1) Self-replication is (supposedly) the production by an element of another identical element.
2) Self-production is the cycle of reproduction of an organized system by itself.
Fenton ROBB states: "Self-replication" should not be mistaken for "self-production". The products of self-production of an autopoietic process may be quite different from these already comprising the system, if that is what is required to maintain its unity. A self-producing system may thus maintain its process by producing different structures with different behaviors. It may, in trying to maintain itself, produce novel processes and products, either with the present structures and behaviors or with new ones. For these reasons we shall not be able to distinguish simply by looking at their structure, or their behavior, autopoietic systems from those without that property. Size, complexity and connectivity may indeed be significant but do not of themselves provide us with diagnostic tools for the detection of autopoiesis" (1989, p.63).
Indeed, effective elementary self-replication seems to be a practical impossibility. The element would need a template within itself to make a copy of itself, and would thus be a complex system. Moreover, as the template must necessarily pre-exist, it must have been created somehow. Thus we are down back to the previous need:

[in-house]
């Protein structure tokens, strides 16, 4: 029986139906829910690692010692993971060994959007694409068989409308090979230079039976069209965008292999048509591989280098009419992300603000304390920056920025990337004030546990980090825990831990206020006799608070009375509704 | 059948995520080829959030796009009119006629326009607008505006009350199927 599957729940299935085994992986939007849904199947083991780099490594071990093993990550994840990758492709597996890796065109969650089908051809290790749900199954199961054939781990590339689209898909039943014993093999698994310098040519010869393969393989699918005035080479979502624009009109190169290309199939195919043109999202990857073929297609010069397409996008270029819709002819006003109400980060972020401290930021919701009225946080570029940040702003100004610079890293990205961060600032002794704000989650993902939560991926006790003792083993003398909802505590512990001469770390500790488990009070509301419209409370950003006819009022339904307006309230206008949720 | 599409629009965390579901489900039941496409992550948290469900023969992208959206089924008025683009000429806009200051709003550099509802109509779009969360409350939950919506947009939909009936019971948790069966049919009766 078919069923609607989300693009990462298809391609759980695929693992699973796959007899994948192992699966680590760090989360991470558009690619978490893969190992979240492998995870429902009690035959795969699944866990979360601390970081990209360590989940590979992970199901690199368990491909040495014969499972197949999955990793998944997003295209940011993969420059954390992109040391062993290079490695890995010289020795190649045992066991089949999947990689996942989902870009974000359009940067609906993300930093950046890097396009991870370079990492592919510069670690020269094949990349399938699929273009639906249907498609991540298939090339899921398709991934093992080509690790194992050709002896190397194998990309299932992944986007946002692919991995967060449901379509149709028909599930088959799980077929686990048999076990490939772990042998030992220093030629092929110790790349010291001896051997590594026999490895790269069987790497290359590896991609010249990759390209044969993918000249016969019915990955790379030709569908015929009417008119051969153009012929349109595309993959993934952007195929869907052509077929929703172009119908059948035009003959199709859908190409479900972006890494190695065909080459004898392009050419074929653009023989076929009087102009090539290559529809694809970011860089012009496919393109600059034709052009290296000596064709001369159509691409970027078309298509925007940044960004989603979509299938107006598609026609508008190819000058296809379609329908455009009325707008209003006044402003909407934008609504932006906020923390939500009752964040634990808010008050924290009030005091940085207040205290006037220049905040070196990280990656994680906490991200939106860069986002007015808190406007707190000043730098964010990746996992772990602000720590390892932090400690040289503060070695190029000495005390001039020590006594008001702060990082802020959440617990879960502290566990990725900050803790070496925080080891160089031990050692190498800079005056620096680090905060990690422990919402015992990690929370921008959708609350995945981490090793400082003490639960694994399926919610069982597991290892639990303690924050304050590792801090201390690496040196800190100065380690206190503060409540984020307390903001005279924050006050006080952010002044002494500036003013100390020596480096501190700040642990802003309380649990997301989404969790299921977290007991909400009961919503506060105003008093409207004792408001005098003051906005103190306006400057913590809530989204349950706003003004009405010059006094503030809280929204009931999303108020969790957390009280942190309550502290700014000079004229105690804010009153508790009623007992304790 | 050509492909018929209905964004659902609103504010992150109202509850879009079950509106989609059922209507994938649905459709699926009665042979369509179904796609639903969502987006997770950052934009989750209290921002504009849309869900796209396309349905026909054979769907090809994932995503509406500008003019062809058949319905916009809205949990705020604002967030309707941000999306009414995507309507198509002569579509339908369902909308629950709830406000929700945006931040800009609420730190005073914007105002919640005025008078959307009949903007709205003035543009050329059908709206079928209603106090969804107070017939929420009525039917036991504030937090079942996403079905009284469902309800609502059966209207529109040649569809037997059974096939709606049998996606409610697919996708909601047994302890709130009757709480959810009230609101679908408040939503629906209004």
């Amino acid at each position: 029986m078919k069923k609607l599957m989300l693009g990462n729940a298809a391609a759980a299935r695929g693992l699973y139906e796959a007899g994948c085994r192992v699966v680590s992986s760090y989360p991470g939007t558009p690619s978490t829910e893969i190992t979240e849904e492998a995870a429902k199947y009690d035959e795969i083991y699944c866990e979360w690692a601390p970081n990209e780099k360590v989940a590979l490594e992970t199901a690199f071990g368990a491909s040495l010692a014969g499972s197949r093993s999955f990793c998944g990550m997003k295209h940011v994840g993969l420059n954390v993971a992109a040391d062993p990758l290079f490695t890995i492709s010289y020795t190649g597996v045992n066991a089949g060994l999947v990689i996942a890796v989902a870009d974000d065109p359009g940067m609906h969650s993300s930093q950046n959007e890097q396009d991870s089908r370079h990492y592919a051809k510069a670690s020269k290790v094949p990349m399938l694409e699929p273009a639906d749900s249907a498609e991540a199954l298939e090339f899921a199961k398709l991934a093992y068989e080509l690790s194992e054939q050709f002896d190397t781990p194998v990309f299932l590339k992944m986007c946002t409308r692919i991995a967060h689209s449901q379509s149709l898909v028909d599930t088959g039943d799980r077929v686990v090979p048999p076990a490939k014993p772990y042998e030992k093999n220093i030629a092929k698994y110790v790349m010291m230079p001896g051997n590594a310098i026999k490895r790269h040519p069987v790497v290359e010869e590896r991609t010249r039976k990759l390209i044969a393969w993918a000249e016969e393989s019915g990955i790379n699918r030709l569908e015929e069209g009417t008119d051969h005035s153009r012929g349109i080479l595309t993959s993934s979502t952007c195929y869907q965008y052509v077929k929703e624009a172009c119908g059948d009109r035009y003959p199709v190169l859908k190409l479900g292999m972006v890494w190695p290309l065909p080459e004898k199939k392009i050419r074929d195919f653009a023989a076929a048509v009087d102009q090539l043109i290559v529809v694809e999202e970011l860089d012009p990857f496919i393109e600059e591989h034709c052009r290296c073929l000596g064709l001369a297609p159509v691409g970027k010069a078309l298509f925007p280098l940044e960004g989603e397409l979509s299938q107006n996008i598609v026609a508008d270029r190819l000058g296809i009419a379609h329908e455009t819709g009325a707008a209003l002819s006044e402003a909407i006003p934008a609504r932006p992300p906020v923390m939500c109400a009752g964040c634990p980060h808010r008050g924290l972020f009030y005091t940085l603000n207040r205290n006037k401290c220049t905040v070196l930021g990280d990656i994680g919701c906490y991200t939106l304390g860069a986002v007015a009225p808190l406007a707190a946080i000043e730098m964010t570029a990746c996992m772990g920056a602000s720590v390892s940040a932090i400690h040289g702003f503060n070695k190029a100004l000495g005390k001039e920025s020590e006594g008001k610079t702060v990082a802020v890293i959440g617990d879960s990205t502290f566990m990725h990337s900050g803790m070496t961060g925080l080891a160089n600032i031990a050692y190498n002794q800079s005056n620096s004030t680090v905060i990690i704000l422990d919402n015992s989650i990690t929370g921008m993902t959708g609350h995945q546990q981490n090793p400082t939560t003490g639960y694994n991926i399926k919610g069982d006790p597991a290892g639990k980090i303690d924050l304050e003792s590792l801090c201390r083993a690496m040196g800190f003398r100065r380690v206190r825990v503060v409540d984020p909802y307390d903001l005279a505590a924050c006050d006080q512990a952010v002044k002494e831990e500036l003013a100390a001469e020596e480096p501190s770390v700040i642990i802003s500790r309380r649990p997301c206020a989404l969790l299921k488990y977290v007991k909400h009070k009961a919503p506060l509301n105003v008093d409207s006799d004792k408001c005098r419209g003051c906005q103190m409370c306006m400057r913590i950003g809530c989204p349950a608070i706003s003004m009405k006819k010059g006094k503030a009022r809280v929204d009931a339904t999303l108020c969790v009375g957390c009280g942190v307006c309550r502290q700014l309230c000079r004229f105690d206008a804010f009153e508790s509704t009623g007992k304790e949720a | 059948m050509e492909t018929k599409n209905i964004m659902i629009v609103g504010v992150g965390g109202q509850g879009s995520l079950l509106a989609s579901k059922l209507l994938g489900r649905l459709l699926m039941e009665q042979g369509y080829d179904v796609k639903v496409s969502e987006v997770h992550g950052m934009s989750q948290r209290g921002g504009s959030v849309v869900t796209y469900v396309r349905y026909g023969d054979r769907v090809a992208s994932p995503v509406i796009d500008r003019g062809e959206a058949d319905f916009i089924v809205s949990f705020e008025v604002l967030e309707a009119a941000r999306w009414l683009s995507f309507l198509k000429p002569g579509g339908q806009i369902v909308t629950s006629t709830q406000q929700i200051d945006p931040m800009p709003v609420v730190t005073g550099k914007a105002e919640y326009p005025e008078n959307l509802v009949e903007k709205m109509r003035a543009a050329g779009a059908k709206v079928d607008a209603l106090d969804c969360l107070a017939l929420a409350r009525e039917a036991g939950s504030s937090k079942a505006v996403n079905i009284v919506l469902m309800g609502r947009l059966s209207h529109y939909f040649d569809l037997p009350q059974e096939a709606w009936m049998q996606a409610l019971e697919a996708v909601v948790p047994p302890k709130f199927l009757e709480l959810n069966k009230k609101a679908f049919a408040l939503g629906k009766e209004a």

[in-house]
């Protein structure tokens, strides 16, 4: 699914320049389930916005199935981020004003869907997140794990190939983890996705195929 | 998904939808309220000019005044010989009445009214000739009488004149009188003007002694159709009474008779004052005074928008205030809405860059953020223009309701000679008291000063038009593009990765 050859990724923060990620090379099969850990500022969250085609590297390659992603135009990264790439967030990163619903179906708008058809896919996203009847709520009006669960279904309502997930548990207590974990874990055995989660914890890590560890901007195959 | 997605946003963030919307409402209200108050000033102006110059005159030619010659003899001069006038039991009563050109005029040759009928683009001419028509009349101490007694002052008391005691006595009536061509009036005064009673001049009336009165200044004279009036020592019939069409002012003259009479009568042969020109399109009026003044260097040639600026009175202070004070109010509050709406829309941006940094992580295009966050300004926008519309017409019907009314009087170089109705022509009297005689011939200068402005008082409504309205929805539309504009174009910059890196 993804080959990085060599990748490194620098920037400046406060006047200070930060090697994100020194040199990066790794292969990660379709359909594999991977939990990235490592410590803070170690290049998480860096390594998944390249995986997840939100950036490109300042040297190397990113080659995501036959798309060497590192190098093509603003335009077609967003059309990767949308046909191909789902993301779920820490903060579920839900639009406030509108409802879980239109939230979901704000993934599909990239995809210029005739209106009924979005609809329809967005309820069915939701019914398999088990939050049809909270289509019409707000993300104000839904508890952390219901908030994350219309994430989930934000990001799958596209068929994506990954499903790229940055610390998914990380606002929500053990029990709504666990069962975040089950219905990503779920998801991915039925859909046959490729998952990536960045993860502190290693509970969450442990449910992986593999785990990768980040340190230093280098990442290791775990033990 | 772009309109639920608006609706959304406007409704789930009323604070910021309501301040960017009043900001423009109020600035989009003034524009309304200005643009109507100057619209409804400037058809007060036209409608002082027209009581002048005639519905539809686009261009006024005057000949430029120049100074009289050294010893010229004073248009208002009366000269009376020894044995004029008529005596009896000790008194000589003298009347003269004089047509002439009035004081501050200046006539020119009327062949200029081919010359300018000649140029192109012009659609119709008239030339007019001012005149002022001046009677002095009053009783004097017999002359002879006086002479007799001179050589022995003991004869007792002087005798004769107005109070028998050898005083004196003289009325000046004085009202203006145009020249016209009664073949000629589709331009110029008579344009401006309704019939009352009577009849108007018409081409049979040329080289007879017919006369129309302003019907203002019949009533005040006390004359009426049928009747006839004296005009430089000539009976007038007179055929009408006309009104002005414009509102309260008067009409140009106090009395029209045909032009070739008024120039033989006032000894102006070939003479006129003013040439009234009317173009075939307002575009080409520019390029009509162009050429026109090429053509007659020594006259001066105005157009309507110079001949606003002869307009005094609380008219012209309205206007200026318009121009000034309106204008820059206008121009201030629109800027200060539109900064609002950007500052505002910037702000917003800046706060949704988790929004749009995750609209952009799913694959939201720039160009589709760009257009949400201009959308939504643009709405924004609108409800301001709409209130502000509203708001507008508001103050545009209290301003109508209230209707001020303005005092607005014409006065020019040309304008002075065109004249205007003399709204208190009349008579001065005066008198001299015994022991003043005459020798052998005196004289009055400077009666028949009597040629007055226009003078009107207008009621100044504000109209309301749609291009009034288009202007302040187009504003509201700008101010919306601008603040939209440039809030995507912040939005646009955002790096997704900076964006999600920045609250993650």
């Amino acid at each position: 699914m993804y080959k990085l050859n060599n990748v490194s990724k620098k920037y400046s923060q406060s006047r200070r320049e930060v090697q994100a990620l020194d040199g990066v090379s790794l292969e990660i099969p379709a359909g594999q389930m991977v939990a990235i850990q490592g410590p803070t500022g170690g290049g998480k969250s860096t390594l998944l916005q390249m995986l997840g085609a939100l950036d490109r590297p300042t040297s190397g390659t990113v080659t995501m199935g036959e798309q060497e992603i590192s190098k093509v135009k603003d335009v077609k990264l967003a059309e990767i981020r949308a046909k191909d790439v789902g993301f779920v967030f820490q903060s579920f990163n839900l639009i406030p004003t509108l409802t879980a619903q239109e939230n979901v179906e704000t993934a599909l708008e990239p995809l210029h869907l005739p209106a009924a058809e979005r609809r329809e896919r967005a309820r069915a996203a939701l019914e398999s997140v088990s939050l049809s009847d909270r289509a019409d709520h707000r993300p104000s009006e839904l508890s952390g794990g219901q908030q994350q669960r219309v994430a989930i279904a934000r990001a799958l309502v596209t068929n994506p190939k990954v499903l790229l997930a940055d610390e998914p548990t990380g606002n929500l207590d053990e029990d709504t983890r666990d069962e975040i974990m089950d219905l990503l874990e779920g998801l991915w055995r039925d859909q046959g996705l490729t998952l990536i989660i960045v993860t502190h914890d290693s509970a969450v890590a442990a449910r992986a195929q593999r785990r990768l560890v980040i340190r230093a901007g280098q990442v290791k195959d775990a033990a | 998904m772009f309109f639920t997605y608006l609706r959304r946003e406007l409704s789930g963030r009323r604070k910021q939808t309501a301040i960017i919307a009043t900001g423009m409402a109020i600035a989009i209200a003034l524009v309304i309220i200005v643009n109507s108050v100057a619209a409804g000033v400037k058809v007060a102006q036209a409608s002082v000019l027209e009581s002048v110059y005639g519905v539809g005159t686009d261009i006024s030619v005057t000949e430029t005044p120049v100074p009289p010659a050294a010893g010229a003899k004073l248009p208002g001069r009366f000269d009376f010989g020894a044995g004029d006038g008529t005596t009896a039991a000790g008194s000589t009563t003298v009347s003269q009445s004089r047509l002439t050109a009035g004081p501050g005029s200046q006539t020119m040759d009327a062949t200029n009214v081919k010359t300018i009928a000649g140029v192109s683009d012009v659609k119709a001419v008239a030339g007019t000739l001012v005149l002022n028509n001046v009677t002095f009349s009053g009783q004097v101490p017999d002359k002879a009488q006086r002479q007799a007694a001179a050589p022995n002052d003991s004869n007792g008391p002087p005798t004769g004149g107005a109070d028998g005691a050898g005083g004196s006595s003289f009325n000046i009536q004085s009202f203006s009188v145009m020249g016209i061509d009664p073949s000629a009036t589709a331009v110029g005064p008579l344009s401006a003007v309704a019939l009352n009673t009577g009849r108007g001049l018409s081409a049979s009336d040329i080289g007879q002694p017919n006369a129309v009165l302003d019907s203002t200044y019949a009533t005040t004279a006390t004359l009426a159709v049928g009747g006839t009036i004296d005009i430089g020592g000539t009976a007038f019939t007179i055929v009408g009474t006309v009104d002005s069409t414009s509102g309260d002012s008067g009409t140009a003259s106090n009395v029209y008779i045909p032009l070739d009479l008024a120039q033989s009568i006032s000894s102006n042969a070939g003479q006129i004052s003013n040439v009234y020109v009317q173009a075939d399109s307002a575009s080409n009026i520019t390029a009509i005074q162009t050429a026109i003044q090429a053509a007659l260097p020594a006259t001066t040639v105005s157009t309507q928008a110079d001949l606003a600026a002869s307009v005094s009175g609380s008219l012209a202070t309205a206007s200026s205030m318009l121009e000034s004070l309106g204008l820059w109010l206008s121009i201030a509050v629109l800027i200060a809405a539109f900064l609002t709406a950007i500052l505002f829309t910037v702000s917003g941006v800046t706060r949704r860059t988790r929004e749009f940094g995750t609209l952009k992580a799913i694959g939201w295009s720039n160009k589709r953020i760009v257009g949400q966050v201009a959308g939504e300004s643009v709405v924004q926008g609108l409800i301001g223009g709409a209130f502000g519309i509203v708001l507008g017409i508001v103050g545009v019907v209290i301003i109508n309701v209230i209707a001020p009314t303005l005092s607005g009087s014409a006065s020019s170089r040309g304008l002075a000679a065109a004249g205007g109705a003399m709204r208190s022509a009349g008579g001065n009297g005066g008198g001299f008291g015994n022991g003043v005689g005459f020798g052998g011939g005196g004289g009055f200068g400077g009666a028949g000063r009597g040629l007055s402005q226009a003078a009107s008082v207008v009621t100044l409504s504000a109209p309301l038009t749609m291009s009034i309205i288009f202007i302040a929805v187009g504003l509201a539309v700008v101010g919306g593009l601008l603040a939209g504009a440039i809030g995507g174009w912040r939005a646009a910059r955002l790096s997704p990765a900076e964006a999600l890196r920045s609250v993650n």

- either of some kind of meta-level recursivity, as for example in biological systems, in which the genetic code seems to act as a template, but is provided by an hereditary mechanism, recursive at the species level
- or by evolutive order from noise.
The case of crystal growth within a saturated solution opens perhaps an interesting insight. Here, the template depends on the lower level organization of complexity, i.e., the connection mode of atomic electron shells within the molecule.
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To cite this page, please use the following information:
Bertalanffy Center for the Study of Systems Science (2020). Title of the entry. In Charles François (Ed.), International Encyclopedia of Systems and Cybernetics (2). Retrieved from www.systemspedia.org/[full/url]
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